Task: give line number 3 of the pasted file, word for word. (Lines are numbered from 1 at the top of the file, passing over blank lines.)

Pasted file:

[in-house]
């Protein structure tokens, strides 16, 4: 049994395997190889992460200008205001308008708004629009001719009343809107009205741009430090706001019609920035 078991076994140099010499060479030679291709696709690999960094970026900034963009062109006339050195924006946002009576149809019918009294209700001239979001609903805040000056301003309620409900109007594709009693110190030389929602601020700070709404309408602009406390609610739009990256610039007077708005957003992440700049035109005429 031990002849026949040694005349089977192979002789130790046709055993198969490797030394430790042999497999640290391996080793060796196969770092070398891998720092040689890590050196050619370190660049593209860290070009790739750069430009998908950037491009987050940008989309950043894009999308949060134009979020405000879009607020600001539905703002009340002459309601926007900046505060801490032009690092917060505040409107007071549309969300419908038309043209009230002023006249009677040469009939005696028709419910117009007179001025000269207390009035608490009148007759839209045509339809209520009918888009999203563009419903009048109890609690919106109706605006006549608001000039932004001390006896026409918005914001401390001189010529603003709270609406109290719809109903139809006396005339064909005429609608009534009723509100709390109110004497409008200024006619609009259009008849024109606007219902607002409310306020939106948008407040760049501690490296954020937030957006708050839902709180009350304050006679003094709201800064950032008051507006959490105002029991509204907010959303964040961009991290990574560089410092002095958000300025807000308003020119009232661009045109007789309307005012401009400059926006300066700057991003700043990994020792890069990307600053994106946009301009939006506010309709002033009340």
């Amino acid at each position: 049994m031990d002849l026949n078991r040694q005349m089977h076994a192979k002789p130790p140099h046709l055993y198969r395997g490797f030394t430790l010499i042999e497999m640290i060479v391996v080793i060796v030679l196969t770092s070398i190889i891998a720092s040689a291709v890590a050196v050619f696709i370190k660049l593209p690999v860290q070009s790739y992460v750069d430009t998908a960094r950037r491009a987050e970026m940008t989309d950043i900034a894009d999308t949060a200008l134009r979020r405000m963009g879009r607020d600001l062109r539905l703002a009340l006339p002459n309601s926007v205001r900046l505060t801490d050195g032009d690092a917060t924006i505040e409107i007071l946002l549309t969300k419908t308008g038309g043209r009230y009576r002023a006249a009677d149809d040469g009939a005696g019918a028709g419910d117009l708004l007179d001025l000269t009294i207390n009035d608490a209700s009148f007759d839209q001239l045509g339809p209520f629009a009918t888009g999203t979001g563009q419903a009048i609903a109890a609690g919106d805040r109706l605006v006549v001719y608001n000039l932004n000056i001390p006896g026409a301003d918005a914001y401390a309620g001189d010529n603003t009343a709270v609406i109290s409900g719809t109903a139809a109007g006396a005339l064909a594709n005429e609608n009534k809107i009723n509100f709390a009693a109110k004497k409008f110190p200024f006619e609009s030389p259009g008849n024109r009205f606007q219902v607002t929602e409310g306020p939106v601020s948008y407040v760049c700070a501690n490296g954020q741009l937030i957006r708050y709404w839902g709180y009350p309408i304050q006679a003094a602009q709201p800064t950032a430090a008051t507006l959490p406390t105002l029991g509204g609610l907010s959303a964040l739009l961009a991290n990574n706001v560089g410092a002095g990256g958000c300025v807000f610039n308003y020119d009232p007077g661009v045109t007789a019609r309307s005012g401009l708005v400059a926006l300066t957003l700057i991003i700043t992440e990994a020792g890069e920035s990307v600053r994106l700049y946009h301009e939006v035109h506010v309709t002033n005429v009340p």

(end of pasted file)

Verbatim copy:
């Amino acid at each position: 049994m031990d002849l026949n078991r040694q005349m089977h076994a192979k002789p130790p140099h046709l055993y198969r395997g490797f030394t430790l010499i042999e497999m640290i060479v391996v080793i060796v030679l196969t770092s070398i190889i891998a720092s040689a291709v890590a050196v050619f696709i370190k660049l593209p690999v860290q070009s790739y992460v750069d430009t998908a960094r950037r491009a987050e970026m940008t989309d950043i900034a894009d999308t949060a200008l134009r979020r405000m963009g879009r607020d600001l062109r539905l703002a009340l006339p002459n309601s926007v205001r900046l505060t801490d050195g032009d690092a917060t924006i505040e409107i007071l946002l549309t969300k419908t308008g038309g043209r009230y009576r002023a006249a009677d149809d040469g009939a005696g019918a028709g419910d117009l708004l007179d001025l000269t009294i207390n009035d608490a209700s009148f007759d839209q001239l045509g339809p209520f629009a009918t888009g999203t979001g563009q419903a009048i609903a109890a609690g919106d805040r109706l605006v006549v001719y608001n000039l932004n000056i001390p006896g026409a301003d918005a914001y401390a309620g001189d010529n603003t009343a709270v609406i109290s409900g719809t109903a139809a109007g006396a005339l064909a594709n005429e609608n009534k809107i009723n509100f709390a009693a109110k004497k409008f110190p200024f006619e609009s030389p259009g008849n024109r009205f606007q219902v607002t929602e409310g306020p939106v601020s948008y407040v760049c700070a501690n490296g954020q741009l937030i957006r708050y709404w839902g709180y009350p309408i304050q006679a003094a602009q709201p800064t950032a430090a008051t507006l959490p406390t105002l029991g509204g609610l907010s959303a964040l739009l961009a991290n990574n706001v560089g410092a002095g990256g958000c300025v807000f610039n308003y020119d009232p007077g661009v045109t007789a019609r309307s005012g401009l708005v400059a926006l300066t957003l700057i991003i700043t992440e990994a020792g890069e920035s990307v600053r994106l700049y946009h301009e939006v035109h506010v309709t002033n005429v009340p």